Groups want federal review of Izok Corridor in Canada’s Arctic

MMG's exploration camp at its High Lake site in the Kitikmeot region of Nunavut. The company has submitted its project proposal for zinc and copper mines to the Nunavut Impact Review Board. (MMG)

N.W.T. and national groups want say in environmental hearings for Izok Corridor Project

Organizations in Canada’s eastern Arctic territory of Nunavut and beyond are lining up to take part in the environmental review of the Izok Corridor Project.

The international company MMG wants to build two mines southwest of the community of Kugluktuk, Nunavut. All of the mining and construction will take place within the territory, but many groups outside Nunavut say they also need to have a say.

The proposed project would see two mines joined by a 350-kilometre all-weather road and a port in the Coronation Gulf, and would have a significant environmental impact.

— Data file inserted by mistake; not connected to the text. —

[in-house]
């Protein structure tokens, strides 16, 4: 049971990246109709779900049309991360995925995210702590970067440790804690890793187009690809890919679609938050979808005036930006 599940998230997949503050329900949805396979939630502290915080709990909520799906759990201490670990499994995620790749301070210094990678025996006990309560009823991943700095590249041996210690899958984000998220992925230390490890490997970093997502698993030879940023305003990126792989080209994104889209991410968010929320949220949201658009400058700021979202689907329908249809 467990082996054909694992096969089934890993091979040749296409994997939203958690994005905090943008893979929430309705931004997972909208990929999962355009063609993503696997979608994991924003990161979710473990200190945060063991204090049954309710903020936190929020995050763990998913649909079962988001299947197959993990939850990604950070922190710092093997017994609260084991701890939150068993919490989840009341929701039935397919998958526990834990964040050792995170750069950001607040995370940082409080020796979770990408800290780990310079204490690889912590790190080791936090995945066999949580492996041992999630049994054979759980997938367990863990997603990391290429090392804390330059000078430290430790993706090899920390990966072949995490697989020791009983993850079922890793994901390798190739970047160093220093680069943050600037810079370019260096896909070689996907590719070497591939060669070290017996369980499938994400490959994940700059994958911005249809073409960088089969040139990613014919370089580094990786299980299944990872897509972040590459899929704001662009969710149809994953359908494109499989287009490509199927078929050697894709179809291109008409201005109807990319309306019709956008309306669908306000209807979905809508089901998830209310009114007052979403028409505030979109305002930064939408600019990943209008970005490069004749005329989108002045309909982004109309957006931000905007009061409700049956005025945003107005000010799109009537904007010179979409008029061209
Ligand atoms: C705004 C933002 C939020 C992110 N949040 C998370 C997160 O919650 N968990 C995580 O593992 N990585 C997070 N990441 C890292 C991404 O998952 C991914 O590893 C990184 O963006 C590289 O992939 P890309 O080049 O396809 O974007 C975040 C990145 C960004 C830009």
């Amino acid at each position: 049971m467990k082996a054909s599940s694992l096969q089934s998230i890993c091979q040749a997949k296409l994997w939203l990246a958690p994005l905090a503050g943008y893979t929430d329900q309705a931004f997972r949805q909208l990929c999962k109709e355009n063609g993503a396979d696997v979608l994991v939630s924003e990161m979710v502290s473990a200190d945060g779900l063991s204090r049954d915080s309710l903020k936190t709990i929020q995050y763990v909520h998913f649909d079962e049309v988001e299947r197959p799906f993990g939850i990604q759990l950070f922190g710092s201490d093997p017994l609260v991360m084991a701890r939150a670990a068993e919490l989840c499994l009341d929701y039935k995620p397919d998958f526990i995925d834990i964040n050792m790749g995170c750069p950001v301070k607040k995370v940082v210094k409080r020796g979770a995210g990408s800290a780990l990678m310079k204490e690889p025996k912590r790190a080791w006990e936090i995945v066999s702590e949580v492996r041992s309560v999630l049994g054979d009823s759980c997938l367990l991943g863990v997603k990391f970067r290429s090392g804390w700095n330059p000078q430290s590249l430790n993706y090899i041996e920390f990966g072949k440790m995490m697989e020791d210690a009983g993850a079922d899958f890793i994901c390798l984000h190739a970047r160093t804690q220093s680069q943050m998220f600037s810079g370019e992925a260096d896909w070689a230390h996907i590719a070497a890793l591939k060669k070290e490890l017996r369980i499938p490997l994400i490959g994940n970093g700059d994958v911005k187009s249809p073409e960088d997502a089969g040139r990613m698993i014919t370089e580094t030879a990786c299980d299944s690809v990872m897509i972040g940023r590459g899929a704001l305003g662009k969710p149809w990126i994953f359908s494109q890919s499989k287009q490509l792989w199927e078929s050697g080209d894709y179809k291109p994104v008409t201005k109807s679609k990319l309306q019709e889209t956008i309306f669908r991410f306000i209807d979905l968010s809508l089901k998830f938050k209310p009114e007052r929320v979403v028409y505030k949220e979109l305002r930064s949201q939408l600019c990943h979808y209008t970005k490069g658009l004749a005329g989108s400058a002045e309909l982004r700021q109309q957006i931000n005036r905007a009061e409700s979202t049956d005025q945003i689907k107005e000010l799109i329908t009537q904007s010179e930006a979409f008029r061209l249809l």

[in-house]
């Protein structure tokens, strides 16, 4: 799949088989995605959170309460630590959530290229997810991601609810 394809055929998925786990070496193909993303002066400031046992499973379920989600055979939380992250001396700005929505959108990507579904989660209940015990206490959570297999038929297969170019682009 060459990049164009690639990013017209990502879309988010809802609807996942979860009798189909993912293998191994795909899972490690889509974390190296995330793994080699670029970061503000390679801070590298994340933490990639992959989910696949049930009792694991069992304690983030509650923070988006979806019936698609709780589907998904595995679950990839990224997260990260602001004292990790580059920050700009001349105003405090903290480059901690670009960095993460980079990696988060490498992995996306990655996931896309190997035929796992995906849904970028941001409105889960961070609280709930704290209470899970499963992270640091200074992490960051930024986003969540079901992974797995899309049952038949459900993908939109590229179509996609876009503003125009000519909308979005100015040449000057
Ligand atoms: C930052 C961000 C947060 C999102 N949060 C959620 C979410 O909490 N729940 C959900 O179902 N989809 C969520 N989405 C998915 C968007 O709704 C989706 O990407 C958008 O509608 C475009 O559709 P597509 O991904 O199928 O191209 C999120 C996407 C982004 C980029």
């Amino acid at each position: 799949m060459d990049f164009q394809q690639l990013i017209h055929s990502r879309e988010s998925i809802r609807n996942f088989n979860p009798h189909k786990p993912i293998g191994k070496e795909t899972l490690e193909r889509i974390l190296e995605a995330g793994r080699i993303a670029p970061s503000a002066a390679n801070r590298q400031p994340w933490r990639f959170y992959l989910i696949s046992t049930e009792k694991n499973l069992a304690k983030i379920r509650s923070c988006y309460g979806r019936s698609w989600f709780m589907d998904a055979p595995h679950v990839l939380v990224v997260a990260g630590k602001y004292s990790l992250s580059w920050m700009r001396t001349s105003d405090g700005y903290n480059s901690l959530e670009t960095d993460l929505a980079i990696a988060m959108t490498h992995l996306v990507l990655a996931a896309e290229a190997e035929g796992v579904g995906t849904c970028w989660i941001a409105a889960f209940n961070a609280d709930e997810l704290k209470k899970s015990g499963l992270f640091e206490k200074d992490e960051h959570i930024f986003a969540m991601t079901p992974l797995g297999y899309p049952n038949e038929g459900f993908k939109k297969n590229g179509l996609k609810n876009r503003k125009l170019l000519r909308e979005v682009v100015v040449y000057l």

“Izok Lake will need to be dewatered to be able to access the ore deposits,” said Derrick Moggy, who is with the Department of Fisheries and Oceans.

Moggy said he’s concerned about the road, which will include 70 bridges.

Others worry about the mine’s impact on the sensitive Bathurst caribou herd. The road will cut through what some consider to be the animals’ core calving grounds.

Many aboriginal groups rely on the Bathurst caribou, from the Dene in the Northwest Territories, to the Athabasca Denesuline in Saskatchewan.

“The potential ecological and socio-economic impacts on the herd need to be considered in a transboundary forum,” said Kris Brekke, from the Canadian Parks and Wilderness Society in Yellowknife.

About a dozen outside groups have written to the Nunavut Impact Review board to ask that the project be reviewed by a federal environmental assessment panel that would include aboriginal groups from outside the territory.

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